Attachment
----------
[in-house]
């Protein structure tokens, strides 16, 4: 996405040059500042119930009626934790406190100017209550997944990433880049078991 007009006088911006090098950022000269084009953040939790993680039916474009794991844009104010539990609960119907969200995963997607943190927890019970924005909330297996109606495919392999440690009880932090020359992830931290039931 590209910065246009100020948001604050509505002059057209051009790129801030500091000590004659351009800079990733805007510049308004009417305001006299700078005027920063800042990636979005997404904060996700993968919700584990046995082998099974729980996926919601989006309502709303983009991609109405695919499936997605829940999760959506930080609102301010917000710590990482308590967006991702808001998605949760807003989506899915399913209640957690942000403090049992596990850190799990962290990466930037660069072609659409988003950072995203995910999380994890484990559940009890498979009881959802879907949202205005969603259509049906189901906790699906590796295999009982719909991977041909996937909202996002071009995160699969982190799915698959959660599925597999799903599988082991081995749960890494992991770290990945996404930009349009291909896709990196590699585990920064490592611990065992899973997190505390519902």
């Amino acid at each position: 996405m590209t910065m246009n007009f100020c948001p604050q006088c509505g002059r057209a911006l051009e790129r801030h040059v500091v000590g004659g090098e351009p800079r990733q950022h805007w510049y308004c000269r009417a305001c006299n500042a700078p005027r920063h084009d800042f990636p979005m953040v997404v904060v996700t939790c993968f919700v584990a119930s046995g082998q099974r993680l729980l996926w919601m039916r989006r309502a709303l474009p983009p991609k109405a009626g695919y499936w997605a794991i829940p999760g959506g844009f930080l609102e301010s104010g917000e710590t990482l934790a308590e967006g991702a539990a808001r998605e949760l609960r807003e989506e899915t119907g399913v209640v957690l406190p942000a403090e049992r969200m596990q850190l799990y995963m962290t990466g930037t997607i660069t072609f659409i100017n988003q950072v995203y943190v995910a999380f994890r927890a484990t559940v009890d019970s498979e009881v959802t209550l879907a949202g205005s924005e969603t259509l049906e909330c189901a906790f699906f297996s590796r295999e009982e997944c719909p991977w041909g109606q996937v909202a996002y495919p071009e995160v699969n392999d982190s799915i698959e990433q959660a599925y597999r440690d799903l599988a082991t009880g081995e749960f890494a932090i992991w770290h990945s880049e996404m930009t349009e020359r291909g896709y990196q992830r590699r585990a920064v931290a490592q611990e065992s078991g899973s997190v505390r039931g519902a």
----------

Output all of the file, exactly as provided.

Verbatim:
[in-house]
């Protein structure tokens, strides 16, 4: 996405040059500042119930009626934790406190100017209550997944990433880049078991 007009006088911006090098950022000269084009953040939790993680039916474009794991844009104010539990609960119907969200995963997607943190927890019970924005909330297996109606495919392999440690009880932090020359992830931290039931 590209910065246009100020948001604050509505002059057209051009790129801030500091000590004659351009800079990733805007510049308004009417305001006299700078005027920063800042990636979005997404904060996700993968919700584990046995082998099974729980996926919601989006309502709303983009991609109405695919499936997605829940999760959506930080609102301010917000710590990482308590967006991702808001998605949760807003989506899915399913209640957690942000403090049992596990850190799990962290990466930037660069072609659409988003950072995203995910999380994890484990559940009890498979009881959802879907949202205005969603259509049906189901906790699906590796295999009982719909991977041909996937909202996002071009995160699969982190799915698959959660599925597999799903599988082991081995749960890494992991770290990945996404930009349009291909896709990196590699585990920064490592611990065992899973997190505390519902």
């Amino acid at each position: 996405m590209t910065m246009n007009f100020c948001p604050q006088c509505g002059r057209a911006l051009e790129r801030h040059v500091v000590g004659g090098e351009p800079r990733q950022h805007w510049y308004c000269r009417a305001c006299n500042a700078p005027r920063h084009d800042f990636p979005m953040v997404v904060v996700t939790c993968f919700v584990a119930s046995g082998q099974r993680l729980l996926w919601m039916r989006r309502a709303l474009p983009p991609k109405a009626g695919y499936w997605a794991i829940p999760g959506g844009f930080l609102e301010s104010g917000e710590t990482l934790a308590e967006g991702a539990a808001r998605e949760l609960r807003e989506e899915t119907g399913v209640v957690l406190p942000a403090e049992r969200m596990q850190l799990y995963m962290t990466g930037t997607i660069t072609f659409i100017n988003q950072v995203y943190v995910a999380f994890r927890a484990t559940v009890d019970s498979e009881v959802t209550l879907a949202g205005s924005e969603t259509l049906e909330c189901a906790f699906f297996s590796r295999e009982e997944c719909p991977w041909g109606q996937v909202a996002y495919p071009e995160v699969n392999d982190s799915i698959e990433q959660a599925y597999r440690d799903l599988a082991t009880g081995e749960f890494a932090i992991w770290h990945s880049e996404m930009t349009e020359r291909g896709y990196q992830r590699r585990a920064v931290a490592q611990e065992s078991g899973s997190v505390r039931g519902a």